James Avon Clyde, Lord Clyde
The Lord Clyde
|Lord Justice General|
1 April 1920 – 1 April 1935
|Preceded by||The Lord Strathclyde|
|Succeeded by||The Lord Normand|
December 1916 – January 1920
|Preceded by||Robert Munro|
|Succeeded by||Thomas Morison|
|Solicitor General for Scotland|
October 1905 – December 1905
|Preceded by||Edward Theodore Salvesen|
|Succeeded by||Alexander Ure|
|Born||14 November 1863|
|Died||16 June 1944 (aged 80)|
James Avon Clyde, Lord Clyde, Scottish politician and judge.(14 November 1863 – 16 June 1944) was a
Clyde was called to the Scots Bar in 1889, and by the times he was appointed a King's Counsel (KC) in August 1901, he was the leading junior counsel in Scotland. As a KC, he was retained by several railway companies and frequently appeared before the Law Lords.
He was the unsuccessful Tory candidate for Clackmannanshire and Kinross-shire in 1906. He was elected at a by-election in May 1909 as the Liberal Unionist Member of Parliament (MP) for Edinburgh West, and held the seat until 1918. He was Coalition Unionist member for Edinburgh North from 1918–1920.
He was appointed a Privy Counsellor in December 1916. He was also appointed to the Dardanelles Commission. He served as Lord Advocate from December 1916 to 1920 in Lloyd George's coalition government. He was appointed to the bench and served as Lord Justice General and Lord President of the Court of Session from 1920 to 1935, with the judicial title Lord Clyde. During this time Lord Clyde gave this famous quote (in taxation circles) in the case of Ayrshire Pullman Motor Services v Inland Revenue  14 Tax Case 754, at 763,764:
"No man in the country is under the smallest obligation, moral or other, so to arrange his legal relations to his business or property as to enable the Inland Revenue to put the largest possible shovel in his stores. The Inland Revenue is not slow, and quite rightly, to take every advantage which is open to it under the Taxing Statutes for the purposes of depleting the taxpayer's pocket. And the taxpayer is in like manner entitled to be astute to prevent, so far as he honestly can, the depletion of his means by the Inland Revenue"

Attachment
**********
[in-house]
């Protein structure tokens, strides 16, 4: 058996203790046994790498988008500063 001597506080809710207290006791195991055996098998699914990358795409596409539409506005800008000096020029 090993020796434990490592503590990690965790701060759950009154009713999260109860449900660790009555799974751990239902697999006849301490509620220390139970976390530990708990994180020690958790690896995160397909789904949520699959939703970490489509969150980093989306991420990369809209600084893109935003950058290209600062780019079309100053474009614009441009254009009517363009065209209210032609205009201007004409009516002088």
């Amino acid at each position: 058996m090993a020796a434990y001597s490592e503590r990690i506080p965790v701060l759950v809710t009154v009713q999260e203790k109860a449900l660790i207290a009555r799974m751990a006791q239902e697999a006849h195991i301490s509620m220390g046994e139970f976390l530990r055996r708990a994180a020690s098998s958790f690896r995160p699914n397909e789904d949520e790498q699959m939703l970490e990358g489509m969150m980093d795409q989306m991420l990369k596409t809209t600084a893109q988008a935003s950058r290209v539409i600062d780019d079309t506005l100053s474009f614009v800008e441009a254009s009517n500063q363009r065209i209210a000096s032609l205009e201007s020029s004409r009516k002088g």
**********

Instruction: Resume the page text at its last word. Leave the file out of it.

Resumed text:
He was a Deputy Lieutenant of Kinross-shire, and later became Lord Lieutenant of Kinross-shire from 1937 until his death. He was Chairman of the Trustees of the National Library of Scotland from 1936 to 1944.
Clyde died in Edinburgh on 16 June 1944.
- Hesilridge, Arthur G. M. (ed.). Debrett's House of Commons and the Judicial Bench. London: Dean & Son. p. 354. Retrieved 11 January 2011 – via archive.org.
- "Obituary". The Times (Issue 49885). London. 17 June 1944. p. 6. Retrieved 11 January 2011 – via The Times Digital Archive.
- "No. 27346". The London Gazette. 16 August 1901. p. 5410.
- "No. 11770". The Edinburgh Gazette. 20 October 1905. p. 1001.
- Craig, F. W. S. (1989) . British parliamentary election results 1885–1918 (2nd ed.). Chichester: Parliamentary Research Services. p. 534. ISBN 0-900178-27-2.
- Craig, British parliamentary election results 1885–1918, page 500
- "No. 29875". The London Gazette. 22 December 1916. p. 12471.
- "No. 13026". The Edinburgh Gazette. 15 December 1916. p. 2348.
- "No. 13588". The Edinburgh Gazette. 20 April 1920. p. 1119.
- Martin Hagen, Tax Evasion or Legitimate... Accountancy Magazine November 2009
- Hansard 1803–2005: contributions in Parliament by James Clyde
Edward Theodore Salvesen
| Solicitor General for Scotland
| Lord Advocate
Thomas Brash Morison
| Lord Justice General
Sir Henry Purvis-Russell-Montgomery
| Lord Lieutenant of Kinross-shire
Henry Keith Purvis-Russell-Montgomery
|Parliament of the United Kingdom|
| Member of Parliament for Edinburgh West
John Gordon Jameson
|New constituency|| Member of Parliament for Edinburgh North